Harry and Meghan Going Public at a Tough Time for the Royals

Harry and Meghan Going Public at a Tough Time for the Royals

Harry and Meghan Going Public at a Tough Time for the Royals

Harry and Meghan Going Public at a Tough Time for the Royals

Meghan appeared only briefly in the interview, when Mr. Corden called her to suggest that she and Harry buy the Fresh Prince’s house. She is expected to get her close-up during Ms. Winfrey’s interview, on CBS.

Unexpectedly, Harry offered a backhanded endorsement to “The Crown,” the popular Netflix series about the royal family that has drawn criticism from some in Britain for playing fast and loose with the facts. While acknowledging its artistic license, he said it captured the unrelenting scrutiny placed on working royals.

“I’m way more comfortable with ‘The Crown’ than I am seeing the stories written about my family or my wife or myself,” he said, referring to Britain’s rough and tumble tabloid papers.

Harry and Meghan are going public at a difficult time for the royal family. It is keeping a vigil over Prince Philip, the queen’s husband, who is entering his 10th day in a London hospital, where he is being treated for an infection. Philip has been visited by Prince Charles, his son, and Prince William, his grandson.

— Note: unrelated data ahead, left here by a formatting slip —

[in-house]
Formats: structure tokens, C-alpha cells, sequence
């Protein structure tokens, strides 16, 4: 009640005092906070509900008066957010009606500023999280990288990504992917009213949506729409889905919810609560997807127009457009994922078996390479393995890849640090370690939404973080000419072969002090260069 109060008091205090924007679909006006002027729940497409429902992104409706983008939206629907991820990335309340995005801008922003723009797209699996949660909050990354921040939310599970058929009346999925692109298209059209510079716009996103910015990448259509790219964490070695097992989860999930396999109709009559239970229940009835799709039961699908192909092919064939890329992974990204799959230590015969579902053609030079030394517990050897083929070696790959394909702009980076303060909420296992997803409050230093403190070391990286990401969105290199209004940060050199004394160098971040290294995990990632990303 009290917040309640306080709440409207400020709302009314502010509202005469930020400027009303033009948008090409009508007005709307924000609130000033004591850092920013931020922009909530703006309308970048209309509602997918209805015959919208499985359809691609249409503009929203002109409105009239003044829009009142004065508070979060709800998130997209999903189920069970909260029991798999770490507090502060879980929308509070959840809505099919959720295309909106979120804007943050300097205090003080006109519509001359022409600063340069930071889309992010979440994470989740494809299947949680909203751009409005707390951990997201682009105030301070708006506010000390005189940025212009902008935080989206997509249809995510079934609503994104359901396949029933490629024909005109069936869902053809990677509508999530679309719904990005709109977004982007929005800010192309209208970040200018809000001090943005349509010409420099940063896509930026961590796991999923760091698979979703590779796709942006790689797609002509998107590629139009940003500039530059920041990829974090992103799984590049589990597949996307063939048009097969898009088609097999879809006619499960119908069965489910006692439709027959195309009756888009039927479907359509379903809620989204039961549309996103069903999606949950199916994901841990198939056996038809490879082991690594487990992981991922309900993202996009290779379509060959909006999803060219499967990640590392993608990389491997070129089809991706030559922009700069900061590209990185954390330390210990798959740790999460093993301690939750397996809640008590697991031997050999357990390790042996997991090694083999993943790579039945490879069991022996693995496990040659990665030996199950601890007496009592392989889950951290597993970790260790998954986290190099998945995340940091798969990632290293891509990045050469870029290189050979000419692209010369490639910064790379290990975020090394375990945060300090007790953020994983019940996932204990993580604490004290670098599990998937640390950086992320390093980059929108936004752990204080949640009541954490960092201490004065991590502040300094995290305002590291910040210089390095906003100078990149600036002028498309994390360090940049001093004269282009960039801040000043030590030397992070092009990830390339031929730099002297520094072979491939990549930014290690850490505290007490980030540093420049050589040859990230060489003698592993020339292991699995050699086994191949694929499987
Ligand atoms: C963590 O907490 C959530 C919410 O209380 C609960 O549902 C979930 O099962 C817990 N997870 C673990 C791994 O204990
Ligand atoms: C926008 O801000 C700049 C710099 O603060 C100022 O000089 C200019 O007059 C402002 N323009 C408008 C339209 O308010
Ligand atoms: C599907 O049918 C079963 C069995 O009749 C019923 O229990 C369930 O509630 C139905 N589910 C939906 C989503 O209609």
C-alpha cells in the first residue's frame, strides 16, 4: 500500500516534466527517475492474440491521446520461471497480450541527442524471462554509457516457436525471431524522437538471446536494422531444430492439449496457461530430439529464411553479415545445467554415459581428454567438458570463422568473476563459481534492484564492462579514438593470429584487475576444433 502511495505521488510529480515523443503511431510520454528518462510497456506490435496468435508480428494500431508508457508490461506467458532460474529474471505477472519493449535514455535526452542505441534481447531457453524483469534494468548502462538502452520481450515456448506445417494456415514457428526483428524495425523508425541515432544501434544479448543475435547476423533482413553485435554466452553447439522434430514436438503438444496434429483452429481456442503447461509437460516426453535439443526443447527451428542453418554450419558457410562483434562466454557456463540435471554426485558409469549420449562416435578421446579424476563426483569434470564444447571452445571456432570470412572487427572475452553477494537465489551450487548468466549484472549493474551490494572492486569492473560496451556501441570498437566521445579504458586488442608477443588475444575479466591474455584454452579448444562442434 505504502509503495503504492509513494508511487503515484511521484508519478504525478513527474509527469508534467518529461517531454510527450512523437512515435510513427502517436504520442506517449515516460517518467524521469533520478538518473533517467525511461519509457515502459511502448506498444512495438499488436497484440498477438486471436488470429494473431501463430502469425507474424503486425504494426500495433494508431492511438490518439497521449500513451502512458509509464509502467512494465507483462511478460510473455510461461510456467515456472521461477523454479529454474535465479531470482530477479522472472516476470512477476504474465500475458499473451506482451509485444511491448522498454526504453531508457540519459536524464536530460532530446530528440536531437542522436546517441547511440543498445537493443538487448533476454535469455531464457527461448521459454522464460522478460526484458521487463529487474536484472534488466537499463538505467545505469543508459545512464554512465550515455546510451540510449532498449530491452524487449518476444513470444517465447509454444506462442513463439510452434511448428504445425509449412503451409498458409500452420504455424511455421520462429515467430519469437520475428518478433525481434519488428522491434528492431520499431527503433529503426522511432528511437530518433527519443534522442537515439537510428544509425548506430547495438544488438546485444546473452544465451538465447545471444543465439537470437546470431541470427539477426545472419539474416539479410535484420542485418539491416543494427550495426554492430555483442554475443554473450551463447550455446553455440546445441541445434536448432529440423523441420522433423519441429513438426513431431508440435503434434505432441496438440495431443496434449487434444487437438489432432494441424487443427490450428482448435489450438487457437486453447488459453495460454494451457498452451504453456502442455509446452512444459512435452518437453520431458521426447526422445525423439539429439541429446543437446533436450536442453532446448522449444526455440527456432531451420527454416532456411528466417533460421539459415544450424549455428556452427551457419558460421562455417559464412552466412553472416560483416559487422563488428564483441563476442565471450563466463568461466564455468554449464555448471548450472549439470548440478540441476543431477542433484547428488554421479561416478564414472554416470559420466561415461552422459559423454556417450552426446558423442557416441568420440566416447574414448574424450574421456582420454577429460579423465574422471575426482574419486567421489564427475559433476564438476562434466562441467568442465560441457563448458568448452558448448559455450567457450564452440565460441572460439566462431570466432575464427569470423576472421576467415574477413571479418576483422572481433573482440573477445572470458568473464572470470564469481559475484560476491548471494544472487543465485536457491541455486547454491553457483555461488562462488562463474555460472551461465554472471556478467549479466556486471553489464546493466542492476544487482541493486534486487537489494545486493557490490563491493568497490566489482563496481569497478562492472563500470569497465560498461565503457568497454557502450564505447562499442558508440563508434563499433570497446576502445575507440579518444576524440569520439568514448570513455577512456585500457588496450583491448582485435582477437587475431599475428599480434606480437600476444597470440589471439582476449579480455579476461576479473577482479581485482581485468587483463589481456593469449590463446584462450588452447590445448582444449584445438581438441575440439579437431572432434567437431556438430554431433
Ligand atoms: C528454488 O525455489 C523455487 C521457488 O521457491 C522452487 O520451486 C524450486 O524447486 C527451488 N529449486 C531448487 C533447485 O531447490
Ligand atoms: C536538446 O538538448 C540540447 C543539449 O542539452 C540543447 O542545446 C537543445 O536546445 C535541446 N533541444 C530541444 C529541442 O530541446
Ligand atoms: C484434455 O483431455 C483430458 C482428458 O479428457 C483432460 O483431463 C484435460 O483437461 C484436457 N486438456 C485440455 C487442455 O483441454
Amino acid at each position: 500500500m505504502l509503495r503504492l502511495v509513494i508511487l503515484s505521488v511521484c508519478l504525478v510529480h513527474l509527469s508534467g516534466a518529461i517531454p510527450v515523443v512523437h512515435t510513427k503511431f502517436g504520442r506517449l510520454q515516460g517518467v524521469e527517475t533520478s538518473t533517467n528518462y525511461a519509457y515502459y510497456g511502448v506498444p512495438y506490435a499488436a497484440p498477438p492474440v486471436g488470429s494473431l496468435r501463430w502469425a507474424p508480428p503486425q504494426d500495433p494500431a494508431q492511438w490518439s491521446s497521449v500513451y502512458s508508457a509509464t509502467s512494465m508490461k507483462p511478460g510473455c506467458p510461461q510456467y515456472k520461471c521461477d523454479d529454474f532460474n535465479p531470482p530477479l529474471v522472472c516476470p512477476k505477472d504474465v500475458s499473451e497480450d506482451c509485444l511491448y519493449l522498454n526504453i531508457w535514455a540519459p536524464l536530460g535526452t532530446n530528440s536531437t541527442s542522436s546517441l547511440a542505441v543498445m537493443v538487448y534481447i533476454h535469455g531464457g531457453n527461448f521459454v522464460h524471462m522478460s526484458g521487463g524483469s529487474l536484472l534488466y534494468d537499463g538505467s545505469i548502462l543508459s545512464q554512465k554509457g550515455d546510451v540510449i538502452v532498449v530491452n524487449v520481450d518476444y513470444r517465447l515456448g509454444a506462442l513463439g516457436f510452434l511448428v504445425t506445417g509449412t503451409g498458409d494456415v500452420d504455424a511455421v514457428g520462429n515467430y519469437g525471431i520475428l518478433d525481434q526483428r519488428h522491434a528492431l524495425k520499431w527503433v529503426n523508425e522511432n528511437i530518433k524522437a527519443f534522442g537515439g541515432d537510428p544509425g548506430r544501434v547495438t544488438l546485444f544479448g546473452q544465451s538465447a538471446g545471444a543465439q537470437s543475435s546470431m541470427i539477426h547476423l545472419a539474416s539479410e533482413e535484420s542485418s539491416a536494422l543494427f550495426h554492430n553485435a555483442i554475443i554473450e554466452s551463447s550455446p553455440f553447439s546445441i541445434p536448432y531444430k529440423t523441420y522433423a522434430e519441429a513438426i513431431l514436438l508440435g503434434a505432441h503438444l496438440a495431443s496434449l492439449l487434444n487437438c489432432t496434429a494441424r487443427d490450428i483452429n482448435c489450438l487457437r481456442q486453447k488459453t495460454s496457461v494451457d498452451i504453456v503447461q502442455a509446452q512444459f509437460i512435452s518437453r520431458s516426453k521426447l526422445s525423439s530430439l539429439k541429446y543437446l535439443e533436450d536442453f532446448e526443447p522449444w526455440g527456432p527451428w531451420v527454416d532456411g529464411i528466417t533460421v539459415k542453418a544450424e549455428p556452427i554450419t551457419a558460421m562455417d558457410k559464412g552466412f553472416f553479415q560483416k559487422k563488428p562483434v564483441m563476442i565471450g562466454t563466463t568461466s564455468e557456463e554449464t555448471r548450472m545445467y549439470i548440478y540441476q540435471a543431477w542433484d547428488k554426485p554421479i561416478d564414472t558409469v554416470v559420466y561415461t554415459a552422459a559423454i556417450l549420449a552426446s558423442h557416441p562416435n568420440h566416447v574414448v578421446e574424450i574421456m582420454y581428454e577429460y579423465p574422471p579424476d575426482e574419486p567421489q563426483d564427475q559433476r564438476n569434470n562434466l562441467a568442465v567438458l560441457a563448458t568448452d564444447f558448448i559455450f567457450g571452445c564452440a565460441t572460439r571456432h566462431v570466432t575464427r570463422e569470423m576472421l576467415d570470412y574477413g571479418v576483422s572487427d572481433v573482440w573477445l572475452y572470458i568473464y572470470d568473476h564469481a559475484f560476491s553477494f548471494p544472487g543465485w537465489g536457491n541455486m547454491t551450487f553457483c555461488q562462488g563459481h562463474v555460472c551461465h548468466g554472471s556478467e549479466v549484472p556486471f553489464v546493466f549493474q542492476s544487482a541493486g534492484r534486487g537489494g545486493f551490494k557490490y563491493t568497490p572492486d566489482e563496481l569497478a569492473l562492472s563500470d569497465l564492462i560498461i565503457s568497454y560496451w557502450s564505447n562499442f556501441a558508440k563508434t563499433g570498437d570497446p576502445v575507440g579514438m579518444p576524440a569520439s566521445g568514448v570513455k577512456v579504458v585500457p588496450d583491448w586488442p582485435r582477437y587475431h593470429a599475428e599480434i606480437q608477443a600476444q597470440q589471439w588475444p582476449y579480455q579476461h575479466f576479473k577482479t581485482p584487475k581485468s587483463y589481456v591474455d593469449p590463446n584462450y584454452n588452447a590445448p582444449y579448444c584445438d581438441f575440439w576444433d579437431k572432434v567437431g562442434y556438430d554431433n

William told a photographer earlier this week that Philip, who is 99, was doing OK, and the palace said he was responding to treatment. The queen, 94, has yet to travel from Windsor Castle to visit her husband. But his age and the length of the hospitalization raised inevitable anxieties about his health.

Elizabeth and Philip have both been vaccinated against the coronavirus — a fact that the queen took note of in a video call with health officials on Thursday in which she urged all Britons to get inoculated. Casting back to the spirit of national solidarity during World War II, she said that people who were reluctant to get vaccinated needed to think of others rather than themselves.

“Once you’ve had a vaccine, you have a feeling of you know, you’re protected which I think is very important and as far as I could make out it was quite harmless,” the queen said. “The jab — it didn’t hurt at all.”


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